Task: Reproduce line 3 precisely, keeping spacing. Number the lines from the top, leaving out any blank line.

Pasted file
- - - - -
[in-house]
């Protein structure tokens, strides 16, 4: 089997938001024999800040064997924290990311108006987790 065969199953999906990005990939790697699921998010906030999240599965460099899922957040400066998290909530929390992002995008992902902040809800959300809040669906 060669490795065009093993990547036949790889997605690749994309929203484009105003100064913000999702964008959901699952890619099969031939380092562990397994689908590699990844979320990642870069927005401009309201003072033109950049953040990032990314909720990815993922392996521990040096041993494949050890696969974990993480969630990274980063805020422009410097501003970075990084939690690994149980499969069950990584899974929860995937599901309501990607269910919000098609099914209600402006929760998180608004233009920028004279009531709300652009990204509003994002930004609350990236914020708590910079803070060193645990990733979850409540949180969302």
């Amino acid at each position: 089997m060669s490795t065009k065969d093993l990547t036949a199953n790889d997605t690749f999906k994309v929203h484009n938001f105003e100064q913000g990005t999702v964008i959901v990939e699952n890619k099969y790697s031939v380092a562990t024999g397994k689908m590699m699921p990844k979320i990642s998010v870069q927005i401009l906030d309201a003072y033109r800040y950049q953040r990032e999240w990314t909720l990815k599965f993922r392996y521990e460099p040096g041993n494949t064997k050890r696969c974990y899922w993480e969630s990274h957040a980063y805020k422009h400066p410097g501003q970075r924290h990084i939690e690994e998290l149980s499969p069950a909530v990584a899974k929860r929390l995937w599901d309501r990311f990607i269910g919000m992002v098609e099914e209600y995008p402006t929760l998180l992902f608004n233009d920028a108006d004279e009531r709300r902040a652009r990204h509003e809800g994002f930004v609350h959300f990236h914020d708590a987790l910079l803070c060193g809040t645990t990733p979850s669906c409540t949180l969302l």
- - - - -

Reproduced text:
């Amino acid at each position: 089997m060669s490795t065009k065969d093993l990547t036949a199953n790889d997605t690749f999906k994309v929203h484009n938001f105003e100064q913000g990005t999702v964008i959901v990939e699952n890619k099969y790697s031939v380092a562990t024999g397994k689908m590699m699921p990844k979320i990642s998010v870069q927005i401009l906030d309201a003072y033109r800040y950049q953040r990032e999240w990314t909720l990815k599965f993922r392996y521990e460099p040096g041993n494949t064997k050890r696969c974990y899922w993480e969630s990274h957040a980063y805020k422009h400066p410097g501003q970075r924290h990084i939690e690994e998290l149980s499969p069950a909530v990584a899974k929860r929390l995937w599901d309501r990311f990607i269910g919000m992002v098609e099914e209600y995008p402006t929760l998180l992902f608004n233009d920028a108006d004279e009531r709300r902040a652009r990204h509003e809800g994002f930004v609350h959300f990236h914020d708590a987790l910079l803070c060193g809040t645990t990733p979850s669906c409540t949180l969302l």